Mars today is a cold, dry wasteland—but things were likely much different billions of years ago. Since we started launching robotic missions to Mars in the 1970s, scientists have collected evidence that points to a warmer, wetter past for the Red Planet, where the surface was teeming with lakes and oceans that could have been home to life of some kind. It’s part of the reason NASA built and launched a new rover that launched last week to look for signs of ancient aliens.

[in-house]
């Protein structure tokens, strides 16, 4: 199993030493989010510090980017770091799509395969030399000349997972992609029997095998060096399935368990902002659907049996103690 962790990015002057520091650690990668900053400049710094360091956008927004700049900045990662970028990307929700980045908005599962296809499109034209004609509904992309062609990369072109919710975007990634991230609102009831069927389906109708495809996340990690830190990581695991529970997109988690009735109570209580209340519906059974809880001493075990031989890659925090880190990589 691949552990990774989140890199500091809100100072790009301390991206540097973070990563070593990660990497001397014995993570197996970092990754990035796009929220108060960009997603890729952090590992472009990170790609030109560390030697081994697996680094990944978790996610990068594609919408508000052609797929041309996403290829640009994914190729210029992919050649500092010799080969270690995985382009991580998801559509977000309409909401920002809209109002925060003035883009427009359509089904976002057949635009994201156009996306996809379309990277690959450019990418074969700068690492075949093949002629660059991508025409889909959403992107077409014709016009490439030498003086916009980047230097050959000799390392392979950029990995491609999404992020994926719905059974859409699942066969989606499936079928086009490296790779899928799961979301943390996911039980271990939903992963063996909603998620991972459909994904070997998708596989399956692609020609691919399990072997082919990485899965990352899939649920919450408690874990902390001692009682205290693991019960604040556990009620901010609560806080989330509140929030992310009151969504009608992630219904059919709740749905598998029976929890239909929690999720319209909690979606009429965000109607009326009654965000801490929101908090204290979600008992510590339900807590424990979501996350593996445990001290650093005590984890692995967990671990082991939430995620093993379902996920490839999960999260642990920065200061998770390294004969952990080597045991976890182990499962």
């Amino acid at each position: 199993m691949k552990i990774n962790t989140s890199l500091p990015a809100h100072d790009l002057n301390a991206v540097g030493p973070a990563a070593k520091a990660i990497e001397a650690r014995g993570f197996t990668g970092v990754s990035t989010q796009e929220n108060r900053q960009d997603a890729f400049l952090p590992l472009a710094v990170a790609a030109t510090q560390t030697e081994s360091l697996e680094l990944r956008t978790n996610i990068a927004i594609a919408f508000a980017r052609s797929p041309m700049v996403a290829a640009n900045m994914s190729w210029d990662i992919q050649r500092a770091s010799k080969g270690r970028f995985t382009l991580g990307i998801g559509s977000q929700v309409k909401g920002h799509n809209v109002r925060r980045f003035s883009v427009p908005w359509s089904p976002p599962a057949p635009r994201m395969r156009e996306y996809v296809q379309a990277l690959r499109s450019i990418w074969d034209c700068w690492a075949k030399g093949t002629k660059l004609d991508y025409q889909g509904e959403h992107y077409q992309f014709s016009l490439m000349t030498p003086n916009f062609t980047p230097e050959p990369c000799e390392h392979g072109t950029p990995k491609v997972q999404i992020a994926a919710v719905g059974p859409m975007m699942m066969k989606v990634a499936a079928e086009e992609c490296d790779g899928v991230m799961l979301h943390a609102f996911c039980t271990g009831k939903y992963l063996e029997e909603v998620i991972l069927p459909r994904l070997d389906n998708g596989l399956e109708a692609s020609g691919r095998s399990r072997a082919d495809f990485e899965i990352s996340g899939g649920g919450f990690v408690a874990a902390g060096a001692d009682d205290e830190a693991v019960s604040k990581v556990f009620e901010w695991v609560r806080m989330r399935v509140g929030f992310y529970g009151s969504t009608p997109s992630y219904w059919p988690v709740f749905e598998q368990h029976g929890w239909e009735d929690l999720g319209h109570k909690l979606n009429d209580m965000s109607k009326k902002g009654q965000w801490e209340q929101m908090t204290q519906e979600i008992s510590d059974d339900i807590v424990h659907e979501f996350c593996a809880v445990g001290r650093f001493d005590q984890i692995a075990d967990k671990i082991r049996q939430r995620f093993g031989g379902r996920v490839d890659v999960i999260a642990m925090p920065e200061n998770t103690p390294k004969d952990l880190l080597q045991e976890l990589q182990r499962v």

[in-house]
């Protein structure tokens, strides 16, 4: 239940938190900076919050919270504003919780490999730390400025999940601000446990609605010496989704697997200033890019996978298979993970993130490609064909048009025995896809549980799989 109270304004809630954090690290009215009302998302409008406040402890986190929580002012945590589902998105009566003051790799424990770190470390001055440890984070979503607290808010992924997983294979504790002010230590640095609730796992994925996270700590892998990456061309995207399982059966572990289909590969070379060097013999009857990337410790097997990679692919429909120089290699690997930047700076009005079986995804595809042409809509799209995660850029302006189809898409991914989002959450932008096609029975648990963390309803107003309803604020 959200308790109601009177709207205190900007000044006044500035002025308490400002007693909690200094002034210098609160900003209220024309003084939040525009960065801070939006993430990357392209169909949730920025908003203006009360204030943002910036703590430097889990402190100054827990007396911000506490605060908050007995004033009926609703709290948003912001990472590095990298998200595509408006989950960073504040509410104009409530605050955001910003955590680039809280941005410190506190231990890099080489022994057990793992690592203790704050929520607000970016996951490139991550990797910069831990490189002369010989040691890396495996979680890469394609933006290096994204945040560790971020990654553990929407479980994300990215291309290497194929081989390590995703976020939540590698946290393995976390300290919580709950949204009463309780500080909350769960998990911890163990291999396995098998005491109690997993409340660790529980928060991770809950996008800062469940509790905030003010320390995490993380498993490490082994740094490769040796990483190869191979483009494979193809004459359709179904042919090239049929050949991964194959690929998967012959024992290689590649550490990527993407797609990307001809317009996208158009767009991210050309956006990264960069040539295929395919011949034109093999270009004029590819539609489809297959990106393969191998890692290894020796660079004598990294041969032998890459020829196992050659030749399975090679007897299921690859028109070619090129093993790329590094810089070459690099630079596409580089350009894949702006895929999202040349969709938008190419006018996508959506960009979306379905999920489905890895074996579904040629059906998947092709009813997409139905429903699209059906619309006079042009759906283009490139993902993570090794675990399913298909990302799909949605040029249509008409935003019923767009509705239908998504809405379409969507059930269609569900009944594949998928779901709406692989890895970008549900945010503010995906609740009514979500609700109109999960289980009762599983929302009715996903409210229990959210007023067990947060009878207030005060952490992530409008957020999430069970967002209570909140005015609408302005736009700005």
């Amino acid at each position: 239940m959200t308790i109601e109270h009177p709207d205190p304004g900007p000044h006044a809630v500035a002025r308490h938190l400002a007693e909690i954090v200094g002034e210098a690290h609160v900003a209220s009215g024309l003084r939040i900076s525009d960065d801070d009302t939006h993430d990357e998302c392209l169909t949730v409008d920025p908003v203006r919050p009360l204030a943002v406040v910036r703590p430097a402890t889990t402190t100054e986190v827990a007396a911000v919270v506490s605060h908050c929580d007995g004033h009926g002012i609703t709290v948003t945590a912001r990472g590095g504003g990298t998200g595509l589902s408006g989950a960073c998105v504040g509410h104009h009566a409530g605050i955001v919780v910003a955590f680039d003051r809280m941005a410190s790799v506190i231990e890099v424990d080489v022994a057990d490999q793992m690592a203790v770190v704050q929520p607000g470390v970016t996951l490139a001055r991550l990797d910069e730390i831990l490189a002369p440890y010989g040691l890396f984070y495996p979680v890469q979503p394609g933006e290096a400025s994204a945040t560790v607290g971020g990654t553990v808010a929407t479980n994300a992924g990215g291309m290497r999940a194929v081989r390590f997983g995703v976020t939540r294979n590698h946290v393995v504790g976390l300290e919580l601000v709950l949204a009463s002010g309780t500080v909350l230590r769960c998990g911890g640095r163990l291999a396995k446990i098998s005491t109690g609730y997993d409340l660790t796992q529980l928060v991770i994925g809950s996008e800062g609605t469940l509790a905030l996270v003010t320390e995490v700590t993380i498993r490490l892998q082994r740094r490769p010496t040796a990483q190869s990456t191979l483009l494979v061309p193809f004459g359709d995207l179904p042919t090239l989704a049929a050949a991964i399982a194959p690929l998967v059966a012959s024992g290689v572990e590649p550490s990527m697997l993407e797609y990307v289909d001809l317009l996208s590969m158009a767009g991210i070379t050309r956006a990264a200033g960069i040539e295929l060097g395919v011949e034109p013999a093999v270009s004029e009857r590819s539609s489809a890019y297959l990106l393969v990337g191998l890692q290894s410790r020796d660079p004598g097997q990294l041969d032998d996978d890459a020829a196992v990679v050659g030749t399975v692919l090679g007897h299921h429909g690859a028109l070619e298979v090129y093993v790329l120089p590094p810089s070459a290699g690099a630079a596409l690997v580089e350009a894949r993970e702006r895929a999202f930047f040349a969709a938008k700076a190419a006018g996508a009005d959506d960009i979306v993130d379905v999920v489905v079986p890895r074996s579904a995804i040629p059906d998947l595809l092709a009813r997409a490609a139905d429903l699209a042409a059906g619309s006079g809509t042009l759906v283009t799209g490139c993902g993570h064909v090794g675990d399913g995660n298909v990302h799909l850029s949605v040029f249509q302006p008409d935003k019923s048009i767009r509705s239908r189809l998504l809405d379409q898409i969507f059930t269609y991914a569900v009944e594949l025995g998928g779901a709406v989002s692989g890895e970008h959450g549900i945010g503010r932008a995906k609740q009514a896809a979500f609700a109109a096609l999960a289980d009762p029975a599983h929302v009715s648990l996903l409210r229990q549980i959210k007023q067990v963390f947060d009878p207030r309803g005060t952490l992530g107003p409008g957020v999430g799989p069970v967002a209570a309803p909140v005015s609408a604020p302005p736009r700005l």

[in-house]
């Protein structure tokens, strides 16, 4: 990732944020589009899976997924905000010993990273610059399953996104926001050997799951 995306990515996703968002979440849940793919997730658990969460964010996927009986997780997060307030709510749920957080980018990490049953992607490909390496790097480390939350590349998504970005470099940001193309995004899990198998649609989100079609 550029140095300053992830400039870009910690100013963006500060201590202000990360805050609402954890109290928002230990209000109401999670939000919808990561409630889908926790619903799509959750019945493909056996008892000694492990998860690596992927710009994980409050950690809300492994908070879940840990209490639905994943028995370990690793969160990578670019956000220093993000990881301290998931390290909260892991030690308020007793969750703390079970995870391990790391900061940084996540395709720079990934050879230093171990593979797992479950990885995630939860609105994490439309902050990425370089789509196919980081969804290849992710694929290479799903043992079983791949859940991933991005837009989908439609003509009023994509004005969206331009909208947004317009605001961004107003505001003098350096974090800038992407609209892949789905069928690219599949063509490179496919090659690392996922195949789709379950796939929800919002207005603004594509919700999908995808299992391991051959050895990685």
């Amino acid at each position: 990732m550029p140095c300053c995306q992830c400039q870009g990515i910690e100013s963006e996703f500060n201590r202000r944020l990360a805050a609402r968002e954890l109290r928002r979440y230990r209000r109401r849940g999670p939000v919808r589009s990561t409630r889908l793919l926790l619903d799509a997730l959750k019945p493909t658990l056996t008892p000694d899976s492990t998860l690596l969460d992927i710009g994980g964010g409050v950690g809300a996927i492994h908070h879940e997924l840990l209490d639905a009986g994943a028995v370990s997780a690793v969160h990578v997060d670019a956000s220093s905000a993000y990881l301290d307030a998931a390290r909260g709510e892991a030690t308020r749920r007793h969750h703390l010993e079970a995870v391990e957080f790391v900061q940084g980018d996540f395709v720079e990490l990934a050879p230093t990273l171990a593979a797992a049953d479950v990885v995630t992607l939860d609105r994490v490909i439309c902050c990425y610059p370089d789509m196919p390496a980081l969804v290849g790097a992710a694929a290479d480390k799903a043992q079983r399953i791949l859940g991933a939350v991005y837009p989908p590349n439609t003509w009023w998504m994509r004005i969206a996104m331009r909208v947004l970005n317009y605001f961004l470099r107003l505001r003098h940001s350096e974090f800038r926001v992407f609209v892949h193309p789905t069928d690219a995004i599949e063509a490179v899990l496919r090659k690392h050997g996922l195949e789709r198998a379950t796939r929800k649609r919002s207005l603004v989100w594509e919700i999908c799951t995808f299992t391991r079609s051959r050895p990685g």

But there’s no complete consensus on what Mars really looked like in the past. “The argument over the climate of early Mars is an old one” going back 40 years, says Anna Grau Galofre of Arizona State University. She’s the lead author of a new study published in Nature Geoscience that upends those dreams of a watery Mars, presenting new findings that suggest the planet’s